A Need for `Maintenance'
FOR several months, the unemployment rate in the United States has hovered at 7 percent. Job creation is lagging its historic average for this stage of a recovery. One key reason: corporate reliance on overtime. This is typical coming out of a recession. Uncertain about the course of the recovery, employers meet increased orders with overtime until the economy looks firm enough to merit hiring more employees.
This time, however, the sluggish nature of the recovery and the high costs of employee benefits are prompting many employers to stretch out the use of overtime. In April, average overtime for factory workers reached 4.3 hours a week, the highest level since the federal government began tracking overtime in 1948.
While this clearly works to the disadvantage of the unemployed, it also has an underappreciated impact on those still on the job. Workers initially welcome the increased income that overtime brings. But the longer overtime runs, the more counterproductive it becomes: morale and efficiency drop. One Gillette Company executive noted recently that his firm finally hired part-timers to cover weekend shifts that had been covered by overtime. The reason: increasing levels of stress among workers. Referring to the overtime levels, he noted, "You cannot do that indefinitely."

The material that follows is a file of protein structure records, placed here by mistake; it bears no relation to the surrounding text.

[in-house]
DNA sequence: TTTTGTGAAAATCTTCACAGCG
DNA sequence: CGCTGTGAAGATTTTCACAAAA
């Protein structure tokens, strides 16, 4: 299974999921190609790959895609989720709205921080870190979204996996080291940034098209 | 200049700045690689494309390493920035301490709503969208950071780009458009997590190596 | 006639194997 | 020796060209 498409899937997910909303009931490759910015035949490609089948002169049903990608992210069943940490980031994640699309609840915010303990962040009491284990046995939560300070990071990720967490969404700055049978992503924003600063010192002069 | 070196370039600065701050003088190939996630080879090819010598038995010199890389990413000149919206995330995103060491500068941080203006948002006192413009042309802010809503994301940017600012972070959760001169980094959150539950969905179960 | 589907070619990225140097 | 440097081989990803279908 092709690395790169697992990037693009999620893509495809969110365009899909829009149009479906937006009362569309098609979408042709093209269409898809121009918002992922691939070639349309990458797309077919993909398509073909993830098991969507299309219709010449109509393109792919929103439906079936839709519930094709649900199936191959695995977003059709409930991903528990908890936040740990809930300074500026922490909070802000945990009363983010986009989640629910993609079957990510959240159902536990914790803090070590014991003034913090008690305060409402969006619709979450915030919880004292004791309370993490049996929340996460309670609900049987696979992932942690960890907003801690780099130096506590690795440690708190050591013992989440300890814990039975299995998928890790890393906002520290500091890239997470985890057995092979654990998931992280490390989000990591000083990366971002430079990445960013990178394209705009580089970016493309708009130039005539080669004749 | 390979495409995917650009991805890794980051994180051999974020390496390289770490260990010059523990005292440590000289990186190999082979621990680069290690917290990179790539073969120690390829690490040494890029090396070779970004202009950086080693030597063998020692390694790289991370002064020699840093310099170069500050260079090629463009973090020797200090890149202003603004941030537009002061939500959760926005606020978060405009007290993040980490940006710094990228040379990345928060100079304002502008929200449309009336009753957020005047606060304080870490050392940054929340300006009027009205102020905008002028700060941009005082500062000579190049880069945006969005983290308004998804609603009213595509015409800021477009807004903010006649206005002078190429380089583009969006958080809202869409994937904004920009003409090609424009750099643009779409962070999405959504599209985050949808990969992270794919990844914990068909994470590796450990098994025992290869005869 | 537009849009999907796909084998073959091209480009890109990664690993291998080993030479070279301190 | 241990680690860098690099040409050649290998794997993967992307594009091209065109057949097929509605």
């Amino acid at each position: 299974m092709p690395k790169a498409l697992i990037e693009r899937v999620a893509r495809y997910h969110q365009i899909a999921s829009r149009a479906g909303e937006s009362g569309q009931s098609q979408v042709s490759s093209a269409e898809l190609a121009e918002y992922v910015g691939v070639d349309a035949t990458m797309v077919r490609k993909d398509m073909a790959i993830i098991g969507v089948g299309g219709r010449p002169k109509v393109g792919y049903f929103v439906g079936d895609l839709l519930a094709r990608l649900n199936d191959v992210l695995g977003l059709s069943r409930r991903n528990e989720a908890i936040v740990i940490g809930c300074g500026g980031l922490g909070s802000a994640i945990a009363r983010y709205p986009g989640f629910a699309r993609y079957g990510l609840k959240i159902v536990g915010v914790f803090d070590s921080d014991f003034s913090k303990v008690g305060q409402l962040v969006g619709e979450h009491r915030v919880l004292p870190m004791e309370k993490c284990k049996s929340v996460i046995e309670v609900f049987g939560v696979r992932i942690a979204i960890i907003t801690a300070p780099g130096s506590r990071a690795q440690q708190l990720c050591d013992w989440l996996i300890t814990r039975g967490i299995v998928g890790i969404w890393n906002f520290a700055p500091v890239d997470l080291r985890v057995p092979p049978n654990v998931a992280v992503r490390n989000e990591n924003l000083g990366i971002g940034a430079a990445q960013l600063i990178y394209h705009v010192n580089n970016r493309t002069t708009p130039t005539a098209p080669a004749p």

It isn't hard to see why. Just as many companies tend to defer maintenance when they lose money, it is tempting to defer what might be called personal maintenance when one feels a loss of time. This manifests itself in many ways: deferred or slighted maintenance of a role in church or community activities, of relations with family and friends, or even of a responsible eating and exercise schedule.
In these uncertain times, it is crucial to respect and defend personal maintenance time - and make the best use of it. If the squeeze helps people refocus from the merely urgent or amusingly frivolous to the truly important, our personal, family, community, and corporate lives will only benefit. The danger lies in a squeeze that cuts into the truly important.